Palliative care medical education in European Universities: a descriptive study and numerical scoring system proposal for assessing educational development

Carrasco, J. M., Lynch, T. J., Garralda, E., Woitha, K., Elsner, F., Filbet, M., Ellershaw, J. E., Clark, D. and Centeno, C. (2015) Palliative care medical education in European Universities: a descriptive study and numerical scoring system proposal for assessing educational development. Journal of Pain and Symptom Management, 50(4), 516-523.e2. (doi:10.1016/j.jpainsymman.2015.04.019) (PMID:26025273)

[img]
Preview
Text
109269.pdf - Published Version

446kB

Abstract

Context: The lack of palliative medicine (PM) education has been identified as a barrier to the development of the discipline. A number of international institutions have called for its implementation within undergraduate medical curricula. Objectives: The objectives are to describe the situation of undergraduate PM education in Europe and to propose a scoring system to evaluate its status. Methods: This descriptive study was conducted with data provided by key experts from countries of the World Health Organization European Region (n = 53). A numerical scoring system was developed through consensus techniques. Results: Forty-three countries (81%) provided the requested information. In 13 countries (30%), a PM course is taught in all medical schools, being compulsory in six of them (14%). In 15 countries (35%), PM is taught in at least one university. In 14 countries (33%), PM is not taught within medical curricula. A full professor of PM was identified in 40% of countries. Three indicators were developed to construct a scale (rank 0–100) of educational development: 1) proportion of medical schools that teach PM (weight = 32%); 2) proportion of medical schools that offer PM as a compulsory subject (weight = 40%); 3) total number of PM professors (weight = 28%). The highest level of PM educational development was found in Israel, Norway, the U.K., Belgium, France, Austria, Germany, and Ireland. Conclusion: PM is taught in a substantial number of undergraduate medical programs at European universities, and a qualified teaching structure is emerging; however, there is a wide variation in the level of PM educational development between individual countries.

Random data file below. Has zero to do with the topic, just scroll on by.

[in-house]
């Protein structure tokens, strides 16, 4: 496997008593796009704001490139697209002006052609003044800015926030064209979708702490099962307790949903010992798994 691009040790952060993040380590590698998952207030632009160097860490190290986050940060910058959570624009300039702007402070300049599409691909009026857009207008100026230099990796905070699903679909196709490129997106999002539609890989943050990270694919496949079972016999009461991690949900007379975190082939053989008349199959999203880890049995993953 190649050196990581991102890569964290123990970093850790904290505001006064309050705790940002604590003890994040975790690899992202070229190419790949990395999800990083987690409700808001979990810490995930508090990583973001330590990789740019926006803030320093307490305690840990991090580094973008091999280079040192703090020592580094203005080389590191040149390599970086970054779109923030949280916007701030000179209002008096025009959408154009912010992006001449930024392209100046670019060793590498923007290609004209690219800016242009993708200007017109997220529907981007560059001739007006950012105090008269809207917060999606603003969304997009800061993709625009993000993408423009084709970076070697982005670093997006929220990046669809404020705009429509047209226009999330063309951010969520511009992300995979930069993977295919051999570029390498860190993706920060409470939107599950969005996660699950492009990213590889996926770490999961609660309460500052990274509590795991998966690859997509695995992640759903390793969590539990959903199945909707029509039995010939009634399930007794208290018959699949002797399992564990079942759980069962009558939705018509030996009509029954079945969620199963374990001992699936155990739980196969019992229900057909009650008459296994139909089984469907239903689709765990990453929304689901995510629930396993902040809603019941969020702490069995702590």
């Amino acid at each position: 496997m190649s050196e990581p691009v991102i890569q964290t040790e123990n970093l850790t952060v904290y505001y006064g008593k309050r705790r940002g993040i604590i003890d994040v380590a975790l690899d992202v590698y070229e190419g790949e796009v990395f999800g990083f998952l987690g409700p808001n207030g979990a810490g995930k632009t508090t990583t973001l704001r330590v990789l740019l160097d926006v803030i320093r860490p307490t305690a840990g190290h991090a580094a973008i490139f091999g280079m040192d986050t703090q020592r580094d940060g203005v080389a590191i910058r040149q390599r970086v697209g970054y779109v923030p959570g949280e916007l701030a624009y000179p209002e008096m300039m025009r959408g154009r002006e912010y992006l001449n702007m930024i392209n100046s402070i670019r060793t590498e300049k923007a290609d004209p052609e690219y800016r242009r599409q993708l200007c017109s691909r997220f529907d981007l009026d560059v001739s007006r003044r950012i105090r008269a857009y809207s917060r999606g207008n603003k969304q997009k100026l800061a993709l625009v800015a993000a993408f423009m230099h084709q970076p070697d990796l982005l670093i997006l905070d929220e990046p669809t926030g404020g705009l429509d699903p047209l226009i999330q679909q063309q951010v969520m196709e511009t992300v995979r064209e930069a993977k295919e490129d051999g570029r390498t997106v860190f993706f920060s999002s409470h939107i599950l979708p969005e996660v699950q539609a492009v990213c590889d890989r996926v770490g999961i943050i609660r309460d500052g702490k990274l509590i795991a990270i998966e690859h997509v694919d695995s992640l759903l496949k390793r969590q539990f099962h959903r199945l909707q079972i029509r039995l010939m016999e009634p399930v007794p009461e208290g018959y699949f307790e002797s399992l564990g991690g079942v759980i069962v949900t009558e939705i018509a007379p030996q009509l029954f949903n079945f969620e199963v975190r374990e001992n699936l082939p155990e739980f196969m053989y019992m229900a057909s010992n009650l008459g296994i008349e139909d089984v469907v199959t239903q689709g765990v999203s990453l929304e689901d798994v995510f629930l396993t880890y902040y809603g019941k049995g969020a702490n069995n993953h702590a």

Item Type:Articles
Status:Published
Refereed:Yes
Glasgow Author(s) Enlighten ID:Clark, Professor David
Authors: Carrasco, J. M., Lynch, T. J., Garralda, E., Woitha, K., Elsner, F., Filbet, M., Ellershaw, J. E., Clark, D., and Centeno, C.
College/School:College of Social Sciences > School of Interdisciplinary Studies
Journal Name:Journal of Pain and Symptom Management
Publisher:Elsevier Inc.
ISSN:0885-3924
ISSN (Online):1873-6513
Copyright Holders:Copyright © 2015 The Authors
First Published:First published in Journal of Pain and Symptom Management 50(4):516-523.e2
Publisher Policy:Reproduced in accordance with the copyright policy of the publisher.

University Staff: Request a correction | Enlighten Editors: Update this record